Nikola Motor Co. moved to differentiate itself further from rival Tesla Inc. by no longer requiring deposits on its upcoming trucks and returning deposits it has collected as it prepares to announce a major new fleet customer in early May.
The company intends to refund each $1,500 deposit within 60 days.
At the same time, Nikola recently placed a second order worth $5.5 million with Sweden-based Nel for additional engineering, electrolysis and fueling equipment to expand Nikola’s emerging hydrogen fueling network.
Nikola is developing heavy-duty trucks that use hydrogen to replenish a battery-charging fuel cell. The company said last year it had raised $110 million in financing and intends to secure an additional $500 million to $750 million from strategic and institutional investors in 2019.
“A lot of people had asked if Nikola was using their deposit money to fund its operations. We never did. We always kept it in a separate account,” Nikola CEO and founder Trevor Milton told Transport Topics. “So we’ve never used a single dollar of any deposits in our company ever. But because Tesla did, people assumed Nikola did as well.”
Tesla announced earlier this year it will build an all-electric Class 8 truck in 2019 powered by an estimated 15,000 pounds of lithium batteries. Several hundred orders have been placed with Tesla, each requiring a $20,000 deposit, according to reports.
Meanwhile, Nikola plans to introduce a new “very large” fleet customer May 2, Milton said. He declined to provide further details.
Nikola has 9,000 online orders for its sleeper and day cab model Class 8 trucks, he said, and will begin field tests with fleets around the fourth quarter of 2018 — with production coming in 2021.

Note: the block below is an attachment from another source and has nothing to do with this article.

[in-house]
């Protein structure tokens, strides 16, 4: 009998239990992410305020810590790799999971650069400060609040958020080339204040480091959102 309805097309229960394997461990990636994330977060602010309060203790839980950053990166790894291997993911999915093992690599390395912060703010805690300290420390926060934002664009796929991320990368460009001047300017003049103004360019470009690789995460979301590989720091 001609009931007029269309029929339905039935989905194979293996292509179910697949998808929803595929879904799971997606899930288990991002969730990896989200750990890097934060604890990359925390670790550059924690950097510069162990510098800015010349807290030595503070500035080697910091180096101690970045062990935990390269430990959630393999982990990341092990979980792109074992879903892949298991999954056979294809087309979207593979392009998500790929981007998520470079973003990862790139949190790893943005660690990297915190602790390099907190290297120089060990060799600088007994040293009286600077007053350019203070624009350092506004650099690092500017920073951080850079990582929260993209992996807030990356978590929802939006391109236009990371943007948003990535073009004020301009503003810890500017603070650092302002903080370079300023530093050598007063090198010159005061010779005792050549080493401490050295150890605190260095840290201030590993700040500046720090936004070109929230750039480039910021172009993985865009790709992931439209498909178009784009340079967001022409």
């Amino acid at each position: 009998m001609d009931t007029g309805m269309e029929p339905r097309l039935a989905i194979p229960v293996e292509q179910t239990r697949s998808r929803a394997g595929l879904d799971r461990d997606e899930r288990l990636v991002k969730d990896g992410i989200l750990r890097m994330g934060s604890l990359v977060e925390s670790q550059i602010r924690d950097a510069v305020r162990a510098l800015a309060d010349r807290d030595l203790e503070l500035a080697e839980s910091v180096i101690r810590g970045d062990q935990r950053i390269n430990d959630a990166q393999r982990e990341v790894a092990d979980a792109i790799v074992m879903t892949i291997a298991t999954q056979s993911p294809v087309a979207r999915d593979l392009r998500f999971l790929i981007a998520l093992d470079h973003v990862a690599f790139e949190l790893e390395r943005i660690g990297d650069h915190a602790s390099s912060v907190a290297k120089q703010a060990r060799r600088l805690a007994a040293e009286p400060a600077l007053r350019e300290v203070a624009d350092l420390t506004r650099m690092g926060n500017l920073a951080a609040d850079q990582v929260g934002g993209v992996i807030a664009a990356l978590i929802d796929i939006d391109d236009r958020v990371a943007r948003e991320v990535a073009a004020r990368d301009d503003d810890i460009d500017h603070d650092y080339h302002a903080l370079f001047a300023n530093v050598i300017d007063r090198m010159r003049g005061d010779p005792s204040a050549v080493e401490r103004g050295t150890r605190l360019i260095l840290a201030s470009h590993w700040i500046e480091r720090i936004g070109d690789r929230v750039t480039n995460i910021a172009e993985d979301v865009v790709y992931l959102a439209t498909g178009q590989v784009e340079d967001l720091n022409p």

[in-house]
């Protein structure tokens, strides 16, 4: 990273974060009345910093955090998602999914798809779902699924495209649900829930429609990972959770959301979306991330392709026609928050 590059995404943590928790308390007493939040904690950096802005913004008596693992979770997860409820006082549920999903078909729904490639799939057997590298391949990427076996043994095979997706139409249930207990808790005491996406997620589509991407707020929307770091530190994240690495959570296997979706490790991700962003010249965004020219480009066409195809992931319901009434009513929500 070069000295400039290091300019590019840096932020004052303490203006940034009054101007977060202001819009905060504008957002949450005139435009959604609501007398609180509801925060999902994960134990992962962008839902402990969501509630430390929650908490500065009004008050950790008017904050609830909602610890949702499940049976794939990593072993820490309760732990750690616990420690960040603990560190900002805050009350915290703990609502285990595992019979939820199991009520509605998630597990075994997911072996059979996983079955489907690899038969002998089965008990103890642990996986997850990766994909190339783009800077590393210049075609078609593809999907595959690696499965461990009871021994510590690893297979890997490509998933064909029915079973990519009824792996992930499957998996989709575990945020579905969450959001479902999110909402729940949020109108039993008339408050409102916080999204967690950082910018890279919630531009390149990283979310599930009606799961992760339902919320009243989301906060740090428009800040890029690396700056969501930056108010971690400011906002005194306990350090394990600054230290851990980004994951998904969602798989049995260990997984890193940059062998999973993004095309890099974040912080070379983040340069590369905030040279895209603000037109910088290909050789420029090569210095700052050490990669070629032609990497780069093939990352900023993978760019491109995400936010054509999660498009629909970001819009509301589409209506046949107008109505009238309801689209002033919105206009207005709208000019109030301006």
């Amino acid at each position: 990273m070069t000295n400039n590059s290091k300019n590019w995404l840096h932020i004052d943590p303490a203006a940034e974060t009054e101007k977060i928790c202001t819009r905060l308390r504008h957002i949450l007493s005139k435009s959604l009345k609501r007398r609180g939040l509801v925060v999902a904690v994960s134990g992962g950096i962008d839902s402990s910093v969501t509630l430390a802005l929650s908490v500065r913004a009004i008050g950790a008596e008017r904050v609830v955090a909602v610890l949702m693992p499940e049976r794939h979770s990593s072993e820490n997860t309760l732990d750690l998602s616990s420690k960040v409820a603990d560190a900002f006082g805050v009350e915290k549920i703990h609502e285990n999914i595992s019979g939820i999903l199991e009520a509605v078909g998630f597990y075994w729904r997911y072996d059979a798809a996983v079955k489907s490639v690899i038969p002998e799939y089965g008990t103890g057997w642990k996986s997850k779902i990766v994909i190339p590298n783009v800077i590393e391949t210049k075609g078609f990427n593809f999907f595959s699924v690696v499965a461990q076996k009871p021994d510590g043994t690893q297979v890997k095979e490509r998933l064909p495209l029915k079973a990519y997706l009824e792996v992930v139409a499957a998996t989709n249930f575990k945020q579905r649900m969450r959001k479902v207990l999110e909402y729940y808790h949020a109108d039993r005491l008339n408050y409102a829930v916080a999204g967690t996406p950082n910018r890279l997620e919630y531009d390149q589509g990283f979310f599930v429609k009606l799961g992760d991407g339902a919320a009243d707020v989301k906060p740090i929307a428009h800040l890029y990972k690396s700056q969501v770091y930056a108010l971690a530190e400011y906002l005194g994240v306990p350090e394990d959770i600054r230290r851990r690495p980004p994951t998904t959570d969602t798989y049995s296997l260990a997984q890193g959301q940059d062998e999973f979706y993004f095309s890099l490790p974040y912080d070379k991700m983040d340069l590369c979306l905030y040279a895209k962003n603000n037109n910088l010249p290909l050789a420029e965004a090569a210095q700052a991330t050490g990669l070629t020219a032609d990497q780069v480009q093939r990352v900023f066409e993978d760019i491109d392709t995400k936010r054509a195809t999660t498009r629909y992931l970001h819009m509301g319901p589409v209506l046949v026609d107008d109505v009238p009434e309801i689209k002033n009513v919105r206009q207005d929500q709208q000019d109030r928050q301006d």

Nel reported its latest sell brings the total value of its contracts with Nikola to about $9 million, with delivery of the stations in the second half of this year and into 2019, according to Nel.
“We look forward to supplying the demo stations, which will lay the groundwork for the world’s largest, most efficient network of low-cost hydrogen production and fueling sites,” Nel CEO Jon André Løkke said in a statement.
Nel is a global, dedicated hydrogen company, delivering solutions to produce, store and distribute hydrogen from renewable energy. Nikola will provide the balance of plant, construction, dispensers and other station equipment.
Milton outlined an initial fueling network of potentially 28 stations built around dedicated lanes and regional hauls for fleets and owner-operators in a five- or six-state area.
“We have thousands of trucks on order for [carriers running] dedicated routes,” he said. “What we will do is put in 10 or 20 stations for that area. When our stations come online they are already at 100% capacity,” he said.
However, “If you are looking to do cross-country right now , you are going to have to wait.” It would take up to eight years to get the whole country covered with fuel stations, he said.
Beginning in 2021, the first 5,000 trucks will be built in Tennessee at Fitzgerald Gliders, an early investor in Nikola.
Nikola announced in January it will relocate its headquarters from Salt Lake City and build a 500-acre, 1 million-square-foot production facility on the west side of Phoenix, with development projected to begin by the end of 2019.
As production ramps up, national sales and service will be handled by Ryder System Inc.
Thompson Machinery, a Caterpillar dealer and an early investor in Nikola, also will offer sales and service in Tennessee and Mississippi.
Other large companies involved in developing Nikola’s trucks are Wabco Holdings Inc., which has invested $10 million in Nikola; Meritor Inc. and Bosch Group.